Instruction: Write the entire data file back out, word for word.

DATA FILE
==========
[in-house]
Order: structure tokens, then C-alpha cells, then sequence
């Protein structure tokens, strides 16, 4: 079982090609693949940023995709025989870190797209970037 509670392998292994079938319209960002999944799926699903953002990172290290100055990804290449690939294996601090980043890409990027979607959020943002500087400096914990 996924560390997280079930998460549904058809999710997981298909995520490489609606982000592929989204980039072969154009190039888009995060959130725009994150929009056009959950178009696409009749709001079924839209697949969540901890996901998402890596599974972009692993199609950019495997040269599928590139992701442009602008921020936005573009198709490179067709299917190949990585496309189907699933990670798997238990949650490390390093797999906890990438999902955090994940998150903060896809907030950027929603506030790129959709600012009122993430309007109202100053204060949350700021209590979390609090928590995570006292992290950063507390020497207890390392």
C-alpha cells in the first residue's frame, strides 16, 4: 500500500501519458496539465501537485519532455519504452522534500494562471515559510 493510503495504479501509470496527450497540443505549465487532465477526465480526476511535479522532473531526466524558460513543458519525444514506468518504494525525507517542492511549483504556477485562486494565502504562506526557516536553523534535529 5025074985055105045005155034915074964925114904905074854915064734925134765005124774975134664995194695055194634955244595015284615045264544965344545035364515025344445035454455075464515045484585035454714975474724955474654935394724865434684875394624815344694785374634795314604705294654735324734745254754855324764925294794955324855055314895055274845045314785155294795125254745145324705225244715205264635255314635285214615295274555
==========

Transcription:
[in-house]
Order: structure tokens, then C-alpha cells, then sequence
């Protein structure tokens, strides 16, 4: 079982090609693949940023995709025989870190797209970037 509670392998292994079938319209960002999944799926699903953002990172290290100055990804290449690939294996601090980043890409990027979607959020943002500087400096914990 996924560390997280079930998460549904058809999710997981298909995520490489609606982000592929989204980039072969154009190039888009995060959130725009994150929009056009959950178009696409009749709001079924839209697949969540901890996901998402890596599974972009692993199609950019495997040269599928590139992701442009602008921020936005573009198709490179067709299917190949990585496309189907699933990670798997238990949650490390390093797999906890990438999902955090994940998150903060896809907030950027929603506030790129959709600012009122993430309007109202100053204060949350700021209590979390609090928590995570006292992290950063507390020497207890390392």
C-alpha cells in the first residue's frame, strides 16, 4: 500500500501519458496539465501537485519532455519504452522534500494562471515559510 493510503495504479501509470496527450497540443505549465487532465477526465480526476511535479522532473531526466524558460513543458519525444514506468518504494525525507517542492511549483504556477485562486494565502504562506526557516536553523534535529 5025074985055105045005155034915074964925114904905074854915064734925134765005124774975134664995194695055194634955244595015284615045264544965344545035364515025344445035454455075464515045484585035454714975474724955474654935394724865434684875394624815344694785374634795314604705294654735324734745254754855324764925294794955324855055314895055274845045314785155294795125254745145324705225244715205264635255314635285214615295274555